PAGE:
(image via: howieluvzus)
When Banksy visited New Orleans in 2008, the renowned graffiti artist wasn’t just leaving behind his particular brand of social and political commentary on Hurricane Katrina and its effects on New Orleans culture – he was coming to do battle with the Gray Ghost. Two years later, only a single Banksy work has escaped the gray paint roller, and only because it’s behind plexiglass.
(image via: quazen)
Fred Radtke made it his mission to erase every bit of graffiti in the city long before Banksy’s arrival, sweeping down the street with his paint roller in hand. The anti-street-art crusader passed quietly through each neighborhood, obliterating all traces of spray paint with his own signature splotches of gray – hence his nickname. Some locals celebrated his dedication to keeping New Orleans clean, while others decried his assault against free expression.
(image via: fabricmag)
The Gray Ghost himself became the subject of some of Banksy’s New Orleans work, depicted as a bent figure blotting out color on the city’s walls. Where Banksy painted over huge swaths of Radtke’s gray paint, Radtke came back and painted over many of Banksy’s works of art (captured on video in one case) – without the permission of the property owners. Each Banksy reportedly increased the value of the building it adorned by $75,000 – $200,000.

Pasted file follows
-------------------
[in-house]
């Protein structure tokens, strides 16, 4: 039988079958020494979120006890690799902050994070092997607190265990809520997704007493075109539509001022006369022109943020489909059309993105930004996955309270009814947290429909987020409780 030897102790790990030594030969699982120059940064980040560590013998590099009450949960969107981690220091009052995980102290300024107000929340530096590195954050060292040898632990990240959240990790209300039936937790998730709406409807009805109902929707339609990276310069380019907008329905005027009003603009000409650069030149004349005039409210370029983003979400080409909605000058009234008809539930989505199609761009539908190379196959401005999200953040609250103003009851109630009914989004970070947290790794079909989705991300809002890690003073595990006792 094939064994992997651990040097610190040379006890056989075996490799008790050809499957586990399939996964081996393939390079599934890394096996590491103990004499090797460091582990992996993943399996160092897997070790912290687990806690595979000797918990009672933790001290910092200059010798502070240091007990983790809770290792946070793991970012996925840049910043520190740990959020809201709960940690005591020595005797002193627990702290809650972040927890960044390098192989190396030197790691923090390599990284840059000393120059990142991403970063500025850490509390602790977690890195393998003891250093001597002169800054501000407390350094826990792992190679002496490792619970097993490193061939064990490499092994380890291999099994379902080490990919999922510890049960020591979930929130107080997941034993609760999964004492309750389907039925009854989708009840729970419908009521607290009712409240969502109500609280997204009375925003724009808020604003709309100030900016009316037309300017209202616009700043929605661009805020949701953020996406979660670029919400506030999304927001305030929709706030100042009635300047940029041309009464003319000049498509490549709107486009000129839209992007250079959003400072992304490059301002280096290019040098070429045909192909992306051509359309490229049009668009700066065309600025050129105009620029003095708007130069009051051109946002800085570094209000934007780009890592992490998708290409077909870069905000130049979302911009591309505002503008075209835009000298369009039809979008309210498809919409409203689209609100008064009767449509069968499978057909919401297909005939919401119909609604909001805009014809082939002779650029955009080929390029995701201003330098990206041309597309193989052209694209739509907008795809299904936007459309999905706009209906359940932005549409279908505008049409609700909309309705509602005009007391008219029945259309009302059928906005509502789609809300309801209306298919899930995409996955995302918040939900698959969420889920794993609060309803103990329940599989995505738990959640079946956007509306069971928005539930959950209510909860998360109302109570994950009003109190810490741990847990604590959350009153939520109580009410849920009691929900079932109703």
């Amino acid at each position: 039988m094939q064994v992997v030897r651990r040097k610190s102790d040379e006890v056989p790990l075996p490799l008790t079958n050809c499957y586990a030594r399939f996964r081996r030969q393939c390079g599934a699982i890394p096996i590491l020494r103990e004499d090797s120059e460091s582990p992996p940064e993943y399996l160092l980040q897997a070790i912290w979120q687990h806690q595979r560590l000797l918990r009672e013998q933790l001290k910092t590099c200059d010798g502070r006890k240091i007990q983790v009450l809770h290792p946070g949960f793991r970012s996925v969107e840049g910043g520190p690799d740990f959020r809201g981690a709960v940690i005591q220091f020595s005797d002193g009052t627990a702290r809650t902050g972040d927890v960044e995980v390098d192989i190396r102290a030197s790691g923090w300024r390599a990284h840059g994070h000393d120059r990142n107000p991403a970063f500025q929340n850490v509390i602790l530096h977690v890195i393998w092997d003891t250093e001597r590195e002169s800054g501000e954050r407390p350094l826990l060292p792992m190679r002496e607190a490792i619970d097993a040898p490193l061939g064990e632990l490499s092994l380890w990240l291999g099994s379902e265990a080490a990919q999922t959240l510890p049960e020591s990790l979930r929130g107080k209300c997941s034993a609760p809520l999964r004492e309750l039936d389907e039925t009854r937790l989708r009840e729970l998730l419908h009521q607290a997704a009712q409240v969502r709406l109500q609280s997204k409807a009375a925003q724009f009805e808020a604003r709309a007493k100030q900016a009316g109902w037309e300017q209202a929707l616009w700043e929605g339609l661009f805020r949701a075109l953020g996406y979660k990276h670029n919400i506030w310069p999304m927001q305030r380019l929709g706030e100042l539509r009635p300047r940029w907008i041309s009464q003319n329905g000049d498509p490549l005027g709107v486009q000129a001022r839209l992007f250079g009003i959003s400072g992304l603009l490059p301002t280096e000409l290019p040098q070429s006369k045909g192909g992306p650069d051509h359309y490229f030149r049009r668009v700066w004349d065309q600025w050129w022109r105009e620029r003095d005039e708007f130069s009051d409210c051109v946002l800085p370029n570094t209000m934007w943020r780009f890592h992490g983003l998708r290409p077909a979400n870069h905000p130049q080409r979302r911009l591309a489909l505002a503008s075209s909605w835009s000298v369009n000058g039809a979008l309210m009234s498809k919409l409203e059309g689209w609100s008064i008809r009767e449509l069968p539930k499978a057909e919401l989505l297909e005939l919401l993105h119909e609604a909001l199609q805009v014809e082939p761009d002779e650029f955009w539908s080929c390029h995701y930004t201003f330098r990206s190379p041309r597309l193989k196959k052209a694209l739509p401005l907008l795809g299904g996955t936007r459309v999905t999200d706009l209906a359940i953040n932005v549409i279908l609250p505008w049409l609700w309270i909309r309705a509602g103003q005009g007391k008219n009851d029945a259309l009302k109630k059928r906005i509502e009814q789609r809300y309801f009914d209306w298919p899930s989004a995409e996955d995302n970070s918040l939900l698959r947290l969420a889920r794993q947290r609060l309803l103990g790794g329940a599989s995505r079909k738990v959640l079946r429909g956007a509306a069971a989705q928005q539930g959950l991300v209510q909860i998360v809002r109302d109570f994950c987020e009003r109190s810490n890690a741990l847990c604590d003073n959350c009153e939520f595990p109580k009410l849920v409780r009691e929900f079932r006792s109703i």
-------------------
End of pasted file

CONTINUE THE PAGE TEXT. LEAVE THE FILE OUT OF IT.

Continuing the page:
(images via: aboxcarnamedruin, artbymags)
In 2009, Radtke finally went too far and painted over a commissioned mural. He pled no contest to a charge of criminal trespassing and agreed to get permission from property owners before performing his “community service.”
(image via: satanoid)
Not all of the Banksy obliteration came courtesy of the Gray Ghost. A man was actually photographed in the process of painting over ‘Boy on Life Preserver’. But regardless of who covered them, it seems that they’re all gone but ‘Rain Girl’, thanks to its protective plexiglass.